In Salute To a Fine Actor And a Very Great Gentleman (1943)
In Salute To a Fine Actor And a Very Great Gentleman
by Kaspar Monahan
No one knows just what happened when a transport plane, bound for London from Lisbon, plunged presumingly into the Bay of Biscay early last week. At this writing it appears that the plane was shot down by the Nazis–wantonly shot down–for there was no mistaking that it was an unarmed plane.
We can well imagine the terror of the doomed passengers, some of them children. But there was one aboard, I know, who was not afraid. That one was Leslie Howard.
Quiet, unassuming Leslie Howard’s courage is a matter of record in two wars. In the first war he enlisted for active fighting and served three years. In the current war he remained in England through all the blitzes, clung to his native soil when invasion appeared inevitable, worked ceaselessly night and day. This–when others not only of the theatrical profession but Englishmen of means in other activities suddenly found “vital” reasons for running away to safer regions, mainly this country.
He stuck–and toiled. He broadcast over the BBC; did benefits for the war charities and turned out movies of the “morale-building” type at Denham studios. Once in a blackout he was seriously injured, but recovered and kept on working.
One of his greatest boosters was Ernie Pyle–and if you know Ernie you know the little guy doesn’t go for phonies.
Picked For ‘Wind”
My one and only meeting with Leslie Howard I’ll never forget. Nor, I suppose, did he ever forget it. Oh, no, not because of me, but because of the rather prophetic message I delivered to him.
It was in 1937 in his dressing room at the Nixon when he was doing “Hamlet” here. (And a fine “Hamlet,” despite all the unfair barbs flung at it by New York critics and by their spineless echoers in the “road” cities. Here, I’m happy to say, all three of us liked Mr. Howard’s “Hamlet” and minced no words in saying so).
At that time, just for the heck of it, I was running a little contest for the readers–inviting them to name their choices for the five leading roles for the film version of “Gone With the Wind.” Clark Gable won the role of Rhett Butler hands down and Mr. Howard was almost as strong a choice for Ashley Wilkes. It turned out just that way, as you’ll recall, and I was not at all surprised, for I figured that the choices of Pittsburghers would be reflected throughout the nation–and they were.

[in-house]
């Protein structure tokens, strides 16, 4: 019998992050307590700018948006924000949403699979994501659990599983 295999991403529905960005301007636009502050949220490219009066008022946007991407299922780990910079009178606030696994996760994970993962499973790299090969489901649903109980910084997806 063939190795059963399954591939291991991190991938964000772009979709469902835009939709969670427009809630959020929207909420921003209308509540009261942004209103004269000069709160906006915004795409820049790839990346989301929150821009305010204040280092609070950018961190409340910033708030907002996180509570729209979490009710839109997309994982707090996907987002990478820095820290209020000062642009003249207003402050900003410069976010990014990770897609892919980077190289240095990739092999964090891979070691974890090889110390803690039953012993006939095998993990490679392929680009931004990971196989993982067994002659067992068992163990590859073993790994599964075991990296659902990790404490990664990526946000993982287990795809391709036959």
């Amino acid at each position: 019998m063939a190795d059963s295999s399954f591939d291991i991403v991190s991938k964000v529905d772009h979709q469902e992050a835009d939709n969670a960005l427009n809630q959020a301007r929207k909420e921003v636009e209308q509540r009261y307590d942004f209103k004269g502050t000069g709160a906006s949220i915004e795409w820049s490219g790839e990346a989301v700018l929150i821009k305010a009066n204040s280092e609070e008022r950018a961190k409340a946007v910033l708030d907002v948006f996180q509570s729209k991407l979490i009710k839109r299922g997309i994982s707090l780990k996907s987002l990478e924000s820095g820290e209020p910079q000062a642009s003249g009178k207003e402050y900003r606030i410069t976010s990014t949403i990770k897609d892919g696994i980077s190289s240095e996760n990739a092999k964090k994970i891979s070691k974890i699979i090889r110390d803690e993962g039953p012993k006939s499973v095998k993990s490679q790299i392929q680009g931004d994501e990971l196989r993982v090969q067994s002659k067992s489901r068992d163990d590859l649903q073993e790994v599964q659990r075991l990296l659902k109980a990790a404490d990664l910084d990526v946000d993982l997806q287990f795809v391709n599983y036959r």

At any rate, I thought the “GWTW” angle was as good as any to start Mr. Howard talking, and said:
“How do you feel about playing Ashley Wilkes, Mr. Howard?”
To my surprise, he looked puzzled, eyeing me quizzically.
“Ashley Who-did-you-say? Well–er, excuse me, but who in deuce is he?”
“What–why, he’s a major character in ‘Gone With the Win’–you know the book there’s so much talk about and ever more talk about who’ll play the roles in the film?”
Mr. Howard looked embarrassed and awfully apologetic. Explained he had been so busy with his production of “Hamlet” that he had no time to read, not even the newspapers.
So I told him about “GWTW,” that it was a monster of a book and that the film would be a colossal undertaking, hinting at the same time (somewhat miffed) that he should feel a little proud about winning our poll.
“Well, well, imagine that!” he exclaimed to his wife, who had accompanied him on the road tour. And then he regained his customary poise and calmly resumed putting make-up on his face.
“But, maybe, I should get that book. Y’know, this is really the first I’ve heard of it. H’m, maybe, I wouldn’t do for the role at all.”
“Oh, yes, you would,” I assured him. “You’re the first one for Ashley I thought of–and nearly every other reader feels the same way about it.”
So Mr. Howard sent word out–“Get me two copies of this–what did you say the name was? Oh, yes, ‘Gone With the Wind.’ One for Mrs. Howard, y’know, and one for me.”
I presume the Howards read the book during the rest of the tour. And that Mr. Howard saw in Ashley a role he was born to play. At any rate, he played Ashley and everybody deemed him perfect in it–which he was.
And who can ever forget Leslie Howard in any number of roles on stage and screen? With Bette Davis in “Of Human Bondage,” his “Petrified Forest” and “Berkeley Square,” both on stage and screen? Or his brilliant performance in “Pygmalion” or in “Animal Kingdom,” “Outward Bound,” “Scarlet Pimpernel;” also his roles in lesser movies, distinguished by his portrayals?
Of his more recent films, his “Mr. V” was outstanding–and it gave the Nazis the best of reasons for hating him. In this film he rescued professors from Nazi persecution, spirited them out of Germany by masking his underground work as an archaeologist.
The rumor is that Churchill was the quarry. Perhaps, but it could have been Howard. For “Mr. V” stirred Lord Haw Haw, Hitler’s mouthpiece, out of his calm, sarcastic pose, and the radio listeners got scorched ears from his wrathful blasts at Mr. Howard.
To the end Leslie Howard was ever the gentleman, the artist, the patriot. It was monstrous to kill him, another act of incomprehensible barbarity.
I am glad that once I had the privilege of meeting Mr. Leslie Howard. Seldom do such high talents and utter modesty mingle in one man. Peace to his gentle soul!
(The Pittsburgh Press, June 6, 1943)